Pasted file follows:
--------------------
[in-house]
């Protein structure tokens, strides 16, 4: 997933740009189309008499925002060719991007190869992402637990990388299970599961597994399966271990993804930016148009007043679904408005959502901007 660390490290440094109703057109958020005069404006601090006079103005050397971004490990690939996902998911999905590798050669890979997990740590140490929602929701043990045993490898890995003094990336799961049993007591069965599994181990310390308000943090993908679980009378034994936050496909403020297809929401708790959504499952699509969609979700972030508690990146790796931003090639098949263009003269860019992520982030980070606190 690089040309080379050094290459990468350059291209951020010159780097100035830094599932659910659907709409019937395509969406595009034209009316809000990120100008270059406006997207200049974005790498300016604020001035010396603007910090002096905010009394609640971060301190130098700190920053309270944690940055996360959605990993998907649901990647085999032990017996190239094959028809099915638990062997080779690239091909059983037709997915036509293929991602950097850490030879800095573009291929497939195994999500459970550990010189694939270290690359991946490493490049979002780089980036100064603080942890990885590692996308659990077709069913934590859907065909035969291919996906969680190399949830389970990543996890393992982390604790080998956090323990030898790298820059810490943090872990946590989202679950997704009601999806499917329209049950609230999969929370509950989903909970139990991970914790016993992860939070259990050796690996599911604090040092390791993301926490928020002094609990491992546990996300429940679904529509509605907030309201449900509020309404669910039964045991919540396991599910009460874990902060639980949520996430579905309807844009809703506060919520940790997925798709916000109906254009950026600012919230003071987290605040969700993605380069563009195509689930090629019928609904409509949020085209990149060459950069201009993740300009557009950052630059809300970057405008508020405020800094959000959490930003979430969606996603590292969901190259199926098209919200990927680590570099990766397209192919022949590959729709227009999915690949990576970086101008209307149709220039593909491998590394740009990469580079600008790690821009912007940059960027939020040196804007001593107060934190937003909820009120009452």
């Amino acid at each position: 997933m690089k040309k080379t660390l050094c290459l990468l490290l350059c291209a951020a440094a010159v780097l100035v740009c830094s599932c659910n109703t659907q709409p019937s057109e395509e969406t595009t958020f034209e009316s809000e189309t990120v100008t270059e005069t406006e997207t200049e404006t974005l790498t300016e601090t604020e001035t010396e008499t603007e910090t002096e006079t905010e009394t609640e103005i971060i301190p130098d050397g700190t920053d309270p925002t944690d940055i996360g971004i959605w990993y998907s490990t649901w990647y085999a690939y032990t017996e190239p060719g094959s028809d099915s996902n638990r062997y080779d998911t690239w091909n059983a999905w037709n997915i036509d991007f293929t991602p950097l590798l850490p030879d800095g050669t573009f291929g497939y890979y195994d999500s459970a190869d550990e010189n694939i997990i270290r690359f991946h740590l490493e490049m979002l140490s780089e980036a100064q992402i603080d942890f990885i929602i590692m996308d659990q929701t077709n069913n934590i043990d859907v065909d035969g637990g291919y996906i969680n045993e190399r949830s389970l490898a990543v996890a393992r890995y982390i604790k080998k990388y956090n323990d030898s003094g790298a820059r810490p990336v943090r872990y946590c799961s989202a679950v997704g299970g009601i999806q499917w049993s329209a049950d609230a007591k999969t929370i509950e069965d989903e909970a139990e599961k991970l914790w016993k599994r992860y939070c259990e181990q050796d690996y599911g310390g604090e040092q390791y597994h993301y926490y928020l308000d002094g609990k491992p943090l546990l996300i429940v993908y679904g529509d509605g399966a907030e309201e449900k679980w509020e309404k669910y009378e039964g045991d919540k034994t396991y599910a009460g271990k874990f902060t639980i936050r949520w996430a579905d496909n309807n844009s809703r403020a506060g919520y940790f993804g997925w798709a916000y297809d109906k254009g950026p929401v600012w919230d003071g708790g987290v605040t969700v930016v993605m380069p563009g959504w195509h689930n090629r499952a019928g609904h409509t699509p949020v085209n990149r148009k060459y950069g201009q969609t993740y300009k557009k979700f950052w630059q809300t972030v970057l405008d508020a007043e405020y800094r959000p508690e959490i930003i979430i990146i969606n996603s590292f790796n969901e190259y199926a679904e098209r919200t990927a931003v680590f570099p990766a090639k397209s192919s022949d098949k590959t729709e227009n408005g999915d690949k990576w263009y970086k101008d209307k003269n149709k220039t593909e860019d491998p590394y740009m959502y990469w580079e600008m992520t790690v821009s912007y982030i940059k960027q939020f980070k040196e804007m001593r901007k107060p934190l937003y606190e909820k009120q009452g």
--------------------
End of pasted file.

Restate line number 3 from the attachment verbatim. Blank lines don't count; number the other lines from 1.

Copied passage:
């Amino acid at each position: 997933m690089k040309k080379t660390l050094c290459l990468l490290l350059c291209a951020a440094a010159v780097l100035v740009c830094s599932c659910n109703t659907q709409p019937s057109e395509e969406t595009t958020f034209e009316s809000e189309t990120v100008t270059e005069t406006e997207t200049e404006t974005l790498t300016e601090t604020e001035t010396e008499t603007e910090t002096e006079t905010e009394t609640e103005i971060i301190p130098d050397g700190t920053d309270p925002t944690d940055i996360g971004i959605w990993y998907s490990t649901w990647y085999a690939y032990t017996e190239p060719g094959s028809d099915s996902n638990r062997y080779d998911t690239w091909n059983a999905w037709n997915i036509d991007f293929t991602p950097l590798l850490p030879d800095g050669t573009f291929g497939y890979y195994d999500s459970a190869d550990e010189n694939i997990i270290r690359f991946h740590l490493e490049m979002l140490s780089e980036a100064q992402i603080d942890f990885i929602i590692m996308d659990q929701t077709n069913n934590i043990d859907v065909d035969g637990g291919y996906i969680n045993e190399r949830s389970l490898a990543v996890a393992r890995y982390i604790k080998k990388y956090n323990d030898s003094g790298a820059r810490p990336v943090r872990y946590c799961s989202a679950v997704g299970g009601i999806q499917w049993s329209a049950d609230a007591k999969t929370i509950e069965d989903e909970a139990e599961k991970l914790w016993k599994r992860y939070c259990e181990q050796d690996y599911g310390g604090e040092q390791y597994h993301y926490y928020l308000d002094g609990k491992p943090l546990l996300i429940v993908y679904g529509d509605g399966a907030e309201e449900k679980w509020e309404k669910y009378e039964g045991d919540k034994t396991y599910a009460g271990k874990f902060t639980i936050r949520w996430a579905d496909n309807n844009s809703r403020a506060g919520y940790f993804g997925w798709a916000y297809d109906k254009g950026p929401v600012w919230d003071g708790g987290v605040t969700v930016v993605m380069p563009g959504w195509h689930n090629r499952a019928g609904h409509t699509p949020v085209n990149r148009k060459y950069g201009q969609t993740y300009k557009k979700f950052w630059q809300t972030v970057l405008d508020a007043e405020y800094r959000p508690e959490i930003i979430i990146i969606n996603s590292f790796n969901e190259y199926a679904e098209r919200t990927a931003v680590f570099p990766a090639k397209s192919s022949d098949k590959t729709e227009n408005g999915d690949k990576w263009y970086k101008d209307k003269n149709k220039t593909e860019d491998p590394y740009m959502y990469w580079e600008m992520t790690v821009s912007y982030i940059k960027q939020f980070k040196e804007m001593r901007k107060p934190l937003y606190e909820k009120q009452g």